By Janet Phelan
The United Nations Special Rapporteur on Torture, Nils Melzer, has issued a report which gives official acknowledgement—possibly for the first time—to aspects of a torture program that has been launched covertly in the US and elsewhere.
But you wouldn’t know it if you read mainstream media. There has been not a word concerning Melzer’s report in the Associated Press, Reuters, the NY Times, the Washington Post, ad nauseum.
The report, entitled “Torture and other cruel, inhuman and degrading treatment,” deals primarily with delineating the differences and commonalities between physical and psychological torture. In so doing, the report devotes a section to what Melzer is calling “cyber torture.” Melzer writes:
State, corporate actors and organized criminals not only have the capacity to conduct cyber operations inflicting severe suffering on countless individuals, but may well decide to do so for any of the purposes of torture.
In a nod to the multiplicity of reports that the SR recently received claiming gang stalking and electronic torture, the report goes on to state that “cybertechnologies can also be used …through intimidation, harassment, surveillance, public shaming and defamation.” The report also expresses concern that cybertechnology may be employed to torture through ….” medical implants, and, conceivably nano- or neurotechnological devices.”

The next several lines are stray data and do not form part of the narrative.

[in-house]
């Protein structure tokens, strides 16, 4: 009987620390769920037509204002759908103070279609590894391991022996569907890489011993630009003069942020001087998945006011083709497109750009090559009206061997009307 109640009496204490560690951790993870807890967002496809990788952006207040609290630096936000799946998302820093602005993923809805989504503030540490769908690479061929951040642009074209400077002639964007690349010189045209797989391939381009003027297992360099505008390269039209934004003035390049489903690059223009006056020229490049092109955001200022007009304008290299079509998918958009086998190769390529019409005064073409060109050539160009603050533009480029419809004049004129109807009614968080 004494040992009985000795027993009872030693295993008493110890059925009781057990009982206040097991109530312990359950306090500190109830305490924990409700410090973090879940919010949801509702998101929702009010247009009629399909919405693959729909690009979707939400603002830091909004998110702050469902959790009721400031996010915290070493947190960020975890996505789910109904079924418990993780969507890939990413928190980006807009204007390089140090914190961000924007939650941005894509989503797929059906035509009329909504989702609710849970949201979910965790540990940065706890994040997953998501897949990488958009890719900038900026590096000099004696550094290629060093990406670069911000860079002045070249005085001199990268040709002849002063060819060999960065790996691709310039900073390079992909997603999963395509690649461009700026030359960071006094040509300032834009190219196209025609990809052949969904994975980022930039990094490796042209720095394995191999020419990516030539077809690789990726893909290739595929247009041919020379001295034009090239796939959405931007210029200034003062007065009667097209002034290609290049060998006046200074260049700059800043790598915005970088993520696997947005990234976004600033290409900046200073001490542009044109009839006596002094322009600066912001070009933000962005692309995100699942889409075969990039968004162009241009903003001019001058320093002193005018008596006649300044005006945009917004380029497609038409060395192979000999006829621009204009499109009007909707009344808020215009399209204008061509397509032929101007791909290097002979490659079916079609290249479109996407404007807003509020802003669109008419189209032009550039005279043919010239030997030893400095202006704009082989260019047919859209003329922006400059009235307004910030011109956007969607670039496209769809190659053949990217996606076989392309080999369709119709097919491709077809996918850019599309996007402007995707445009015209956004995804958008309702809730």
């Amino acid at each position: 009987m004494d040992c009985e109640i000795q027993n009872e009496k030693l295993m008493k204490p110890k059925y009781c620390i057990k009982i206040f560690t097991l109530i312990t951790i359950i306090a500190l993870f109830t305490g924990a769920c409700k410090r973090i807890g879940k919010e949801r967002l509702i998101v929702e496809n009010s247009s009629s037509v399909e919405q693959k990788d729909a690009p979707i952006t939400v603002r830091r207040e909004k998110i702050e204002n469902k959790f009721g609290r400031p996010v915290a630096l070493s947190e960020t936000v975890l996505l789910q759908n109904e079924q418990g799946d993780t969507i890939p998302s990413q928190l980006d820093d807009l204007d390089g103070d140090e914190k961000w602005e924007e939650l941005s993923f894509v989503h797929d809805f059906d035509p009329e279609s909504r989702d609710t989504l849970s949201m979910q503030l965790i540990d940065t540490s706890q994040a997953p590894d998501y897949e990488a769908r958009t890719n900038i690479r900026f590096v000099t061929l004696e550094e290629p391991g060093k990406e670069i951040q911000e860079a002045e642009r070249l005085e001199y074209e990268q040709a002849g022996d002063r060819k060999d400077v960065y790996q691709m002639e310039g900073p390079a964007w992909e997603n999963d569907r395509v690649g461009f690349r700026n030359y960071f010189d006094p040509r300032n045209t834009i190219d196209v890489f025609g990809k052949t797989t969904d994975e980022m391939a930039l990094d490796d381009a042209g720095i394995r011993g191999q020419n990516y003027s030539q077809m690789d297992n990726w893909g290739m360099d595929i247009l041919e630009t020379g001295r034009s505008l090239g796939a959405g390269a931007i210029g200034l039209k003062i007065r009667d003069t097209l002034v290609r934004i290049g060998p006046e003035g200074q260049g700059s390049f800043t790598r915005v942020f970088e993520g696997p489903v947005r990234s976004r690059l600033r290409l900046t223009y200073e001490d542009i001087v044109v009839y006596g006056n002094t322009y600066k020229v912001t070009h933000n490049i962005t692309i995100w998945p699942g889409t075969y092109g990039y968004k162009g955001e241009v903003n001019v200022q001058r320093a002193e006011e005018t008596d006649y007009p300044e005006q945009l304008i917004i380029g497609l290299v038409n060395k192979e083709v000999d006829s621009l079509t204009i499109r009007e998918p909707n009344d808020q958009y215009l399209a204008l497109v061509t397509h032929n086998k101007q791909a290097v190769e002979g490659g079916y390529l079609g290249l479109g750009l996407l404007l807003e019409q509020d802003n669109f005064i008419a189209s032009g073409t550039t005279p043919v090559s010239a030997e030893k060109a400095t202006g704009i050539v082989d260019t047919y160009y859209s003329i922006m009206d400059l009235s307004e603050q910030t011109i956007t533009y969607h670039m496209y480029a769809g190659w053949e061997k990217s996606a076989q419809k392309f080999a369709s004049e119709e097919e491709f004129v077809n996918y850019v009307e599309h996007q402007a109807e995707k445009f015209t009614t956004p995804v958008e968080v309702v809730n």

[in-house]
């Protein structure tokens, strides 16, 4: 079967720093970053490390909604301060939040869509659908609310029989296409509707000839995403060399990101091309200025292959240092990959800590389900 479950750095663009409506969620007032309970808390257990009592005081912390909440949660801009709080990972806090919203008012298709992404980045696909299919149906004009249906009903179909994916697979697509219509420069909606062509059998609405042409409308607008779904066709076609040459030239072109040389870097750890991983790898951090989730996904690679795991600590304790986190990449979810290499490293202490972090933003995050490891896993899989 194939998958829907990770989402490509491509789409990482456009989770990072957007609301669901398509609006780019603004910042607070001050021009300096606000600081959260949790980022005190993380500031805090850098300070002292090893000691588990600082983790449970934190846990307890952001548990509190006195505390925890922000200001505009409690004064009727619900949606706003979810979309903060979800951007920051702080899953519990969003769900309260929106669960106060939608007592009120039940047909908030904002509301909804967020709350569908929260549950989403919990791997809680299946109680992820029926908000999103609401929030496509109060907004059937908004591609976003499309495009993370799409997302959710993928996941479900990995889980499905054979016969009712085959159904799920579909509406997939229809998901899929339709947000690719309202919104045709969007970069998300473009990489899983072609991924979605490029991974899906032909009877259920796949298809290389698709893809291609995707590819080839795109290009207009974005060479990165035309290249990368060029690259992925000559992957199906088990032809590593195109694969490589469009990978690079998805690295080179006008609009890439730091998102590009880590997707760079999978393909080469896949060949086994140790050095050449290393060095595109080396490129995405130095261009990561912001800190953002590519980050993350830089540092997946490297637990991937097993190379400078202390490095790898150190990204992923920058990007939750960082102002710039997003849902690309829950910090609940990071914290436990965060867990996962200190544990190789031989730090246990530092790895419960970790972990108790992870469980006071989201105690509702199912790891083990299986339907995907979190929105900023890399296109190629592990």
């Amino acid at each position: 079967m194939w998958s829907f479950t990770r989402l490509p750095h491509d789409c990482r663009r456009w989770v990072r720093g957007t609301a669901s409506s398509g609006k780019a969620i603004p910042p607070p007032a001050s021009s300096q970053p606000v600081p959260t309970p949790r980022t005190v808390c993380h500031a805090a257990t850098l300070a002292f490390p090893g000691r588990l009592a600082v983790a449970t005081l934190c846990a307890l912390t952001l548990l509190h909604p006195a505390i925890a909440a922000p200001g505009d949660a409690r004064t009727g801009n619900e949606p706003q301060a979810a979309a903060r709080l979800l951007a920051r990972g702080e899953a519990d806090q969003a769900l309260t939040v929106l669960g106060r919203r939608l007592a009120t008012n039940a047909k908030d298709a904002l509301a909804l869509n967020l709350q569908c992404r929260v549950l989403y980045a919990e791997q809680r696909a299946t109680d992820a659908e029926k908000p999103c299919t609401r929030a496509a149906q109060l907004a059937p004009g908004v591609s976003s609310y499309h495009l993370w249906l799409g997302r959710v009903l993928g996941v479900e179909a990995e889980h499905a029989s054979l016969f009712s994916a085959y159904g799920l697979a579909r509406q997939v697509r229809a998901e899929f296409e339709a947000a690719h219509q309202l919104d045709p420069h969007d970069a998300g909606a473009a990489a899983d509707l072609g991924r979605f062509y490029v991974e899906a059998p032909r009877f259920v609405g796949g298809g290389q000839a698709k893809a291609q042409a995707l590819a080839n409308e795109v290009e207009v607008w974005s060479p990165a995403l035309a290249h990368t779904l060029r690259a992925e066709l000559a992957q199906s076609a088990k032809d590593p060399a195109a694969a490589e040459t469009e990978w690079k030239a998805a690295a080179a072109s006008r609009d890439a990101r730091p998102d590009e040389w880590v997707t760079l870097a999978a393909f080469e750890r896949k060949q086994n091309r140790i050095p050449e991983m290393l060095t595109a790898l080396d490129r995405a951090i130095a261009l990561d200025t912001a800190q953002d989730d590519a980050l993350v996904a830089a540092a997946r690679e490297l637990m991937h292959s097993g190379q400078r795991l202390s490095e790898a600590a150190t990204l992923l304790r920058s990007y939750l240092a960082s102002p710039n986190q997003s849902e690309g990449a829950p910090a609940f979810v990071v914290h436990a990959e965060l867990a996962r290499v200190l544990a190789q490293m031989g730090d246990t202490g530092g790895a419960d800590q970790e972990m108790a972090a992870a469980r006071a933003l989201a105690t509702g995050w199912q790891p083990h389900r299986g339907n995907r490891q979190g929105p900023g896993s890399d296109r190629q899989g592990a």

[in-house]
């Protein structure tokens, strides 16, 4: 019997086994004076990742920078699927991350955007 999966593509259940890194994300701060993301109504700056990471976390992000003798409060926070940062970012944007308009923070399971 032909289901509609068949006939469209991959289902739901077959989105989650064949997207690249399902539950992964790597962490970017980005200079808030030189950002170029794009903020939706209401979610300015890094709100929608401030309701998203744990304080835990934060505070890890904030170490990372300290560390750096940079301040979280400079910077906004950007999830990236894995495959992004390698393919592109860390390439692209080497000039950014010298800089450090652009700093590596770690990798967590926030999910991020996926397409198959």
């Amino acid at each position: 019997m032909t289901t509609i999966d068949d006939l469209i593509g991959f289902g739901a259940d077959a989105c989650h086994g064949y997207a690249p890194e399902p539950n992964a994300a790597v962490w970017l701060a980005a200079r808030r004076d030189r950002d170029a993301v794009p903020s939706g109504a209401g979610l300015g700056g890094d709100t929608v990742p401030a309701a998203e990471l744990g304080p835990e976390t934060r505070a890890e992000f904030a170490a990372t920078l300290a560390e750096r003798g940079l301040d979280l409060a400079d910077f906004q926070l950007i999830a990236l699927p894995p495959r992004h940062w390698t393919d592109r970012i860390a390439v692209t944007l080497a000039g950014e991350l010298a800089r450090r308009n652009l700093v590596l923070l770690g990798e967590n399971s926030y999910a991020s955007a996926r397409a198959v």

However, this reporter could locate only two established news outlets which even covered the SR’s report, The Guardian and Al Jazeera. At the time of this writing, the large human rights NGOs, which generally include addressing torture as part of their mandate — Amnesty International, Human Rights Watch, Human Rights First, Physicians for Human Rights, Center for Victims of Torture — have not given any acknowledgment to the SR’s report on their websites or in press releases. Nor did they respond to requests for comment on the report.
The use of electronic and internet-based devices for the purposes of harassment and worse of ordinary citizens has exploded in the last decade or so. While a few local TV networks have ventured into new territory by running some segments on this phenomenon, this has largely been seen as the dominion of “tin foil hats.” A couple examples of rare TV coverage follow:
When the NY Times covered this issue,